Broken Dishwasher Results In Dish Pan Hands
By W. P. Sissell
It has been a hectic week. Many years ago I agreed with Nanette that I would “fix” things in the house but leave everything else to her. I have learned over the past week that I know nothing about meal planning or preparation. I couldn’t even find the proper button to punch on the microwave. One of the grandchildren, Melba, stayed with us for several days to help Nanette and me.
On the fourth Nanette had surgery on a foot and for several days had to use a walker in addition to a wooden shoe. At present she is still using the wooden shoe but must don her “Wal Mart” plastic bag for trips outside the house. I know that it hasn’t been fun for her but some of the happenings have been hilarious. It began when we first got her home after the surgery. She elected not to spend a night in the hospital. Still a little bit under the influence of medication, everything she said was emphasized with a pointed finger while talking to the family group present.
My Instruction Begins
Many of you are aware that it is hummingbird season. Early on we had only a couple but now there is a mob that I cannot enumerate. At the arrival, for several years there has been one that comes to the kitchen window to look in on Nanette. At this point the feeders have to be refilled daily. The little darlings boycott our feeders if we use water from the water system. Previously there was no boycott of water from our filtration system or from the artesian well on the Crowder farm—we buy water and sugar. Now I had to learn how to prepare the sugar water for the feeders—some of my techniques (for dissolving a solid in a liquid in my Chemistry labs) were questioned. It took me several days to master all the correct procedures.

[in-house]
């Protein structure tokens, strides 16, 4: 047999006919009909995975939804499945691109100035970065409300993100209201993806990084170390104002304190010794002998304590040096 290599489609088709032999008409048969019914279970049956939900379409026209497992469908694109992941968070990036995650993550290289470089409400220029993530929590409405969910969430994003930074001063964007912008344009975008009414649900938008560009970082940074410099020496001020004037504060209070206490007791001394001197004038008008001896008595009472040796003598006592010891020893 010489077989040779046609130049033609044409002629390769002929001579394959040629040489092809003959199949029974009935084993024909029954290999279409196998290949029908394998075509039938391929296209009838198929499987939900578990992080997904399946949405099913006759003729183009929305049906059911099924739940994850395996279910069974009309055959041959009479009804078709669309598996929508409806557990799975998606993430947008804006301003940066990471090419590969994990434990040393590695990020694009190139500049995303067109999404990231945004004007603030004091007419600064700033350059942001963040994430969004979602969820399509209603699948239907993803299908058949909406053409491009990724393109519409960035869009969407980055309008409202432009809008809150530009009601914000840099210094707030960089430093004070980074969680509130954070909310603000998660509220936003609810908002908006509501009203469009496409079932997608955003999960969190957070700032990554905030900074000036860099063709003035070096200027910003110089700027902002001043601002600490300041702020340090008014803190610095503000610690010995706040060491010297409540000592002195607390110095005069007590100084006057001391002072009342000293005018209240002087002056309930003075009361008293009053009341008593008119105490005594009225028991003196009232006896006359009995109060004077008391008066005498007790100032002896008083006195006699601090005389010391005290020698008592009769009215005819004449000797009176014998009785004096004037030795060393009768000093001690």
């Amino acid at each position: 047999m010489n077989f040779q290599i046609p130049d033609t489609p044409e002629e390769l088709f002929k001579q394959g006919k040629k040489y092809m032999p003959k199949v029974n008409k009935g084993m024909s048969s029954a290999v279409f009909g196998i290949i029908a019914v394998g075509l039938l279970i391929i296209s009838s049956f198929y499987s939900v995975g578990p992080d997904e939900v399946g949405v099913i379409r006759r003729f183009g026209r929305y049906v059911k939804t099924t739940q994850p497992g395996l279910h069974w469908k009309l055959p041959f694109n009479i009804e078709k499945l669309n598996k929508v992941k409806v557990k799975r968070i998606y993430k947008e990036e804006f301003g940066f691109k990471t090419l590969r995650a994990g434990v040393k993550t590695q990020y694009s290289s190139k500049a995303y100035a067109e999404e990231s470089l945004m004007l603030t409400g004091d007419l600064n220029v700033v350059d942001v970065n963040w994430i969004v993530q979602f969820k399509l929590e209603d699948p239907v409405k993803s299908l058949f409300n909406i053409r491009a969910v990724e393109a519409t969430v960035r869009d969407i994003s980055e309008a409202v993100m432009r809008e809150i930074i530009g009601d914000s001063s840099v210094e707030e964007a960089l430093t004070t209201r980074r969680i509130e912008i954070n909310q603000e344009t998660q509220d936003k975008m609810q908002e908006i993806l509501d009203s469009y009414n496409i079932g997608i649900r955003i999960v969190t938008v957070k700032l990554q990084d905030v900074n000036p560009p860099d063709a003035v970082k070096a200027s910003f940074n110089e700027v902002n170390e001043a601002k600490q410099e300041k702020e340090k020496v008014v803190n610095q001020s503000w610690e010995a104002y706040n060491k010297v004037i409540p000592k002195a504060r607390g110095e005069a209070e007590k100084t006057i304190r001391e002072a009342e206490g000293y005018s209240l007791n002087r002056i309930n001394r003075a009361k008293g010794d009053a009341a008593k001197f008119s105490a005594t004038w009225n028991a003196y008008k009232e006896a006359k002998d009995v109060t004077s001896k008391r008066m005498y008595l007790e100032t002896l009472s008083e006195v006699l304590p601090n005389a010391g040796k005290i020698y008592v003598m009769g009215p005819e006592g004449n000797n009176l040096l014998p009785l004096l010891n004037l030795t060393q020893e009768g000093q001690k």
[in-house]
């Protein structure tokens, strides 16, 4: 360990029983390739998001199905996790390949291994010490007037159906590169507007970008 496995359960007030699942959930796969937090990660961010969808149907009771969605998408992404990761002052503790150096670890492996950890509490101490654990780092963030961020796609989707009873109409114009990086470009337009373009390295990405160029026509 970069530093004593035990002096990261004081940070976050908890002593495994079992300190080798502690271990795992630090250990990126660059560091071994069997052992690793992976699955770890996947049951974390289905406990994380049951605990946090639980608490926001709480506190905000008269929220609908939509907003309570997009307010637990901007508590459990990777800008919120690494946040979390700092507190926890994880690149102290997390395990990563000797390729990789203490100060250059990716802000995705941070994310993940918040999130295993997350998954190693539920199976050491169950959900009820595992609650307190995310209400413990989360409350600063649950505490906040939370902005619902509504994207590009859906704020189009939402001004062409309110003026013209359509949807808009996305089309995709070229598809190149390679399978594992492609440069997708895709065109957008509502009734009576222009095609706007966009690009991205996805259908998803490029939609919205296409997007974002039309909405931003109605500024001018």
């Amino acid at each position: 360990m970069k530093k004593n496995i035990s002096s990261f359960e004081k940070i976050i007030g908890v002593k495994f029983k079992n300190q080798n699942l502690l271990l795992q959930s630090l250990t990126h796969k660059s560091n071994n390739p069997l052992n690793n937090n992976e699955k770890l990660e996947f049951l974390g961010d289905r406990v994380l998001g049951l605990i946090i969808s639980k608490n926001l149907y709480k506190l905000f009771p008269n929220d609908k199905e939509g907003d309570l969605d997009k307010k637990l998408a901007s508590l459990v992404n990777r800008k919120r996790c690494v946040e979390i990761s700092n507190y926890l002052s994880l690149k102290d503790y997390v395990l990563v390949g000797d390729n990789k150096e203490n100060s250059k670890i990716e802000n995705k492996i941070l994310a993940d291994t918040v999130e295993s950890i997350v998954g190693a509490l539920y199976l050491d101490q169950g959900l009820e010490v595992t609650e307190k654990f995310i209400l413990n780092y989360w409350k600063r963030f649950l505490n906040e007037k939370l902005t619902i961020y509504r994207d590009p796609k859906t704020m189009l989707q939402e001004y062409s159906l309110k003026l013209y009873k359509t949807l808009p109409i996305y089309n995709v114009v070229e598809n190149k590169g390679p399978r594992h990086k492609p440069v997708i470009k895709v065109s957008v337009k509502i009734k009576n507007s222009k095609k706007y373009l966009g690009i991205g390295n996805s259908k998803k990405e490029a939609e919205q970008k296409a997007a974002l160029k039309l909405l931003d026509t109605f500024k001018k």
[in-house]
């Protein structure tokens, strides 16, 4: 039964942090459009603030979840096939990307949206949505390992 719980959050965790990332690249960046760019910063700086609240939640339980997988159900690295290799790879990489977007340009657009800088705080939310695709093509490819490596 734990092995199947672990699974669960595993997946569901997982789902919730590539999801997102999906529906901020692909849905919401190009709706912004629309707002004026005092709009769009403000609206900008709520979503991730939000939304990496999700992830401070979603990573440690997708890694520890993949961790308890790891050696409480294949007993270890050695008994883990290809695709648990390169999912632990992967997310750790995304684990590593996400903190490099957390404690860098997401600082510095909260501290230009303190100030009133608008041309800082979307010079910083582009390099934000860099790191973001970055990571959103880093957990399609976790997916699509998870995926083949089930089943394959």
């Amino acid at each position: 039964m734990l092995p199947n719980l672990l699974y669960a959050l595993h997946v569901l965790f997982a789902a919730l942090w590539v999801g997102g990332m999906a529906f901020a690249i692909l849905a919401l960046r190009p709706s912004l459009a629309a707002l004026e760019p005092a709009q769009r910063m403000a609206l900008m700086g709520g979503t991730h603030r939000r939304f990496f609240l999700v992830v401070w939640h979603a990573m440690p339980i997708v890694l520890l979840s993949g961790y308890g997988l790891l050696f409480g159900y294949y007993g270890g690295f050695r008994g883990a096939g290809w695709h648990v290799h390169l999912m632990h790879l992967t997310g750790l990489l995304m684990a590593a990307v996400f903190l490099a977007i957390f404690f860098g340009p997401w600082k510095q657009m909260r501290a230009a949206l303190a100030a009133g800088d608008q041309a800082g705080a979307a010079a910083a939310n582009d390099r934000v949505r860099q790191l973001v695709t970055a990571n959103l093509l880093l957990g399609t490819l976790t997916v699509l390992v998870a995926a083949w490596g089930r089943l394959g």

One of our courses at each meal consists of medications—pills. Yes, there are some half pill doses too. My wife has lovingly done this for me through the years—I don’t have to worry about it at all. We did buy some little plastic boxes to mete out the daily dosages, morning, noon, and night. I thought I did very well in these first lessons, getting my code on each medicine bottle. Once I got this mastered someone came in with a new set of plastic boxes that lasted through the week.
I thought I had done quite a job. In three days I mastered most of the tasks facing me—Nanette was still giving me instruction (very precise) on the cooking. That third day she asked about the fullness of the dishwasher. When I told her it was full she told me which button to push to start the machine. I followed her instruction—I pushed the button—nothing happened. The repairman finally found that the circuit board was defective. We now have a new dishwasher—after about a week.
This was the first job that I did not have to learn—I spent two days on “K.P.” during my service time. I now have “dish pan” hands. As I washed those dishes I mused thinking about those days out on the Mud Line and how they compared to our present day. Nanette is about back to normal. The stitches come out tomorrow and I am already off K.P., and have resolved to be a little more helpful in the kitchen.
Our wish for you is a great week. I’m going to try to have the same. You can reach me most of the time at 23541 Highway 6, Batesville, MS 38606, firstname.lastname@example.org or 622-563-9879.